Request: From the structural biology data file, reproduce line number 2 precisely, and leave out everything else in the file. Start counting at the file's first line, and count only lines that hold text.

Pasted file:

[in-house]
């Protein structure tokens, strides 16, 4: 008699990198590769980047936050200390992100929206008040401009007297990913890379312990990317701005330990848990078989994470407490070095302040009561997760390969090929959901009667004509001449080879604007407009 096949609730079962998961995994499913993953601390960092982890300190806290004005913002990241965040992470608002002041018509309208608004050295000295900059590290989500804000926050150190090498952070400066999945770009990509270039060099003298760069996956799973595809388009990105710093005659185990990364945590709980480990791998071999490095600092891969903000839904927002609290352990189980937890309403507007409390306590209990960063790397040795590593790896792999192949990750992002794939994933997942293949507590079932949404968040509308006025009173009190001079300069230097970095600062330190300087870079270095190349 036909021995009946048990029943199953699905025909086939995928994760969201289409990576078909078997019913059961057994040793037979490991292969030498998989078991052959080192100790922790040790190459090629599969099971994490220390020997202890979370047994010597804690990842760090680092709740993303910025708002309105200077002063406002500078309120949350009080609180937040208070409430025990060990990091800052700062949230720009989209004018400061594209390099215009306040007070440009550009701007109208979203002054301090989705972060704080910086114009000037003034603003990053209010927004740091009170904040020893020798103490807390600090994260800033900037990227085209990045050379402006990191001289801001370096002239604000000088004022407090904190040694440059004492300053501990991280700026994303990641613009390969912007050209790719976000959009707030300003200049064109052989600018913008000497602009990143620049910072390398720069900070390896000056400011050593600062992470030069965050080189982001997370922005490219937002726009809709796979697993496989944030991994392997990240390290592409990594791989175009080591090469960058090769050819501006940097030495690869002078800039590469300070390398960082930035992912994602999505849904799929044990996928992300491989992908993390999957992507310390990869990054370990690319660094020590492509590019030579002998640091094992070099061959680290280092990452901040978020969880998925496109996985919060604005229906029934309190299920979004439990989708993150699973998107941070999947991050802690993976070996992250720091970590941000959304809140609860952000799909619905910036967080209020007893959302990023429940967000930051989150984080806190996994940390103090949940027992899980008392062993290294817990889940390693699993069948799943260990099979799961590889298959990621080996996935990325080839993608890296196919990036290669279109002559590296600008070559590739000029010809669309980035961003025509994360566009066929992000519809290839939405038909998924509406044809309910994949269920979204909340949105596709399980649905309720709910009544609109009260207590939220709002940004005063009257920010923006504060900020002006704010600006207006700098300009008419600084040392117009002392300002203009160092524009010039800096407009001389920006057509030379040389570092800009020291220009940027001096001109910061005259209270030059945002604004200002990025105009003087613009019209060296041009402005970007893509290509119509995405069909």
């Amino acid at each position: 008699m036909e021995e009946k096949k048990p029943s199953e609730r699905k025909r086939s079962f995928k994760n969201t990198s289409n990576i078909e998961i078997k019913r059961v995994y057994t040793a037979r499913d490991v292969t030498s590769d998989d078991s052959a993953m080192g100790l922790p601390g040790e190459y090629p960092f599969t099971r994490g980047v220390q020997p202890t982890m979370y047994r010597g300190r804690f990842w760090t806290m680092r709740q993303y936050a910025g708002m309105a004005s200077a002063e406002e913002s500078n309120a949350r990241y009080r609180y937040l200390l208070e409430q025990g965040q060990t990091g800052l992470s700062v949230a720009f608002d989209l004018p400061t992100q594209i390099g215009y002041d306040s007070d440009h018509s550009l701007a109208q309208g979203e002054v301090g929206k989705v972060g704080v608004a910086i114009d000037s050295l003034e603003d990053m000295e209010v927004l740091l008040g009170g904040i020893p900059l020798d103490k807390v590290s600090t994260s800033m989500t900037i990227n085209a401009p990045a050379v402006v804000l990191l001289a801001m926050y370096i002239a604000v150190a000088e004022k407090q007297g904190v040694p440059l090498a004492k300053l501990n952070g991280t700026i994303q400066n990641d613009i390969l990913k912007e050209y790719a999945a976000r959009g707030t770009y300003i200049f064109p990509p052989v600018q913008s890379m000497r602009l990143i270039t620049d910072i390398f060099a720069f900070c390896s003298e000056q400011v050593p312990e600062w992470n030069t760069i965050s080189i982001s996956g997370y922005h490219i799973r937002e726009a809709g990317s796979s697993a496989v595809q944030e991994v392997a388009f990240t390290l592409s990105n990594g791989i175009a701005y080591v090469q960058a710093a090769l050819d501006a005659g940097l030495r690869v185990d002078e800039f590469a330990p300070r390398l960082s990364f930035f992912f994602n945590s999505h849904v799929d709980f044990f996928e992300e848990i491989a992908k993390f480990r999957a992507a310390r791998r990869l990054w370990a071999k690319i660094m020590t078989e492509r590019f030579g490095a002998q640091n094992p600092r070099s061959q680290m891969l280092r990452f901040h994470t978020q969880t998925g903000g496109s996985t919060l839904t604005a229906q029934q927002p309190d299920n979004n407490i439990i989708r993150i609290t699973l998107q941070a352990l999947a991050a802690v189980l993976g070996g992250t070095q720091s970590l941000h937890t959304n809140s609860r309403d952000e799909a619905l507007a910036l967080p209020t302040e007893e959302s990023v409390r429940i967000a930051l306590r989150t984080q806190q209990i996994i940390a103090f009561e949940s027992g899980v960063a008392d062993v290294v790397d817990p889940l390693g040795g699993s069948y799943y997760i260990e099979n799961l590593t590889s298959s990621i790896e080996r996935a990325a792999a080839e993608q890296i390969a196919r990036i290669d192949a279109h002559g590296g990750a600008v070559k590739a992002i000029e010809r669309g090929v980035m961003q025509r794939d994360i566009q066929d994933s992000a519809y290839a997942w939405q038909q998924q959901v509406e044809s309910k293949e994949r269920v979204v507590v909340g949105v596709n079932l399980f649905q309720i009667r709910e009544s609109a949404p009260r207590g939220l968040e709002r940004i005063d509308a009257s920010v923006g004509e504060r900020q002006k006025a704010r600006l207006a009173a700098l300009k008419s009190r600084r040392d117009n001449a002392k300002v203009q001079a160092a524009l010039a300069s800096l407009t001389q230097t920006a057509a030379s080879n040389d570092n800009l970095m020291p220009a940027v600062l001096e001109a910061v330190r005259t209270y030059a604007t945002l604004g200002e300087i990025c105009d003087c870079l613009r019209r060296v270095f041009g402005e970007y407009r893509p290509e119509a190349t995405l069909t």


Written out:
């Protein structure tokens, strides 16, 4: 008699990198590769980047936050200390992100929206008040401009007297990913890379312990990317701005330990848990078989994470407490070095302040009561997760390969090929959901009667004509001449080879604007407009 096949609730079962998961995994499913993953601390960092982890300190806290004005913002990241965040992470608002002041018509309208608004050295000295900059590290989500804000926050150190090498952070400066999945770009990509270039060099003298760069996956799973595809388009990105710093005659185990990364945590709980480990791998071999490095600092891969903000839904927002609290352990189980937890309403507007409390306590209990960063790397040795590593790896792999192949990750992002794939994933997942293949507590079932949404968040509308006025009173009190001079300069230097970095600062330190300087870079270095190349 036909021995009946048990029943199953699905025909086939995928994760969201289409990576078909078997019913059961057994040793037979490991292969030498998989078991052959080192100790922790040790190459090629599969099971994490220390020997202890979370047994010597804690990842760090680092709740993303910025708002309105200077002063406002500078309120949350009080609180937040208070409430025990060990990091800052700062949230720009989209004018400061594209390099215009306040007070440009550009701007109208979203002054301090989705972060704080910086114009000037003034603003990053209010927004740091009170904040020893020798103490807390600090994260800033900037990227085209990045050379402006990191001289801001370096002239604000000088004022407090904190040694440059004492300053501990991280700026994303990641613009390969912007050209790719976000959009707030300003200049064109052989600018913008000497602009990143620049910072390398720069900070390896000056400011050593600062992470030069965050080189982001997370922005490219937002726009809709796979697993496989944030991994392997990240390290592409990594791989175009080591090469960058090769050819501006940097030495690869002078800039590469300070390398960082930035992912994602999505849904799929044990996928992300491989992908993390999957992507310390990869990054370990690319660094020590492509590019030579002998640091094992070099061959680290280092990452901040978020969880998925496109996985919060604005229906029934309190299920979004439990989708993150699973998107941070999947991050802690993976070996992250720091970590941000959304809140609860952000799909619905910036967080209020007893959302990023429940967000930051989150984080806190996994940390103090949940027992899980008392062993290294817990889940390693699993069948799943260990099979799961590889298959990621080996996935990325080839993608890296196919990036290669279109002559590296600008070559590739000029010809669309980035961003025509994360566009066929992000519809290839939405038909998924509406044809309910994949269920979204909340949105596709399980649905309720709910009544609109009260207590939220709002940004005063009257920010923006504060900020002006704010600006207006700098300009008419600084040392117009002392300002203009160092524009010039800096407009001389920006057509030379040389570092800009020291220009940027001096001109910061005259209270030059945002604004200002990025105009003087613009019209060296041009402005970007893509290509119509995405069909």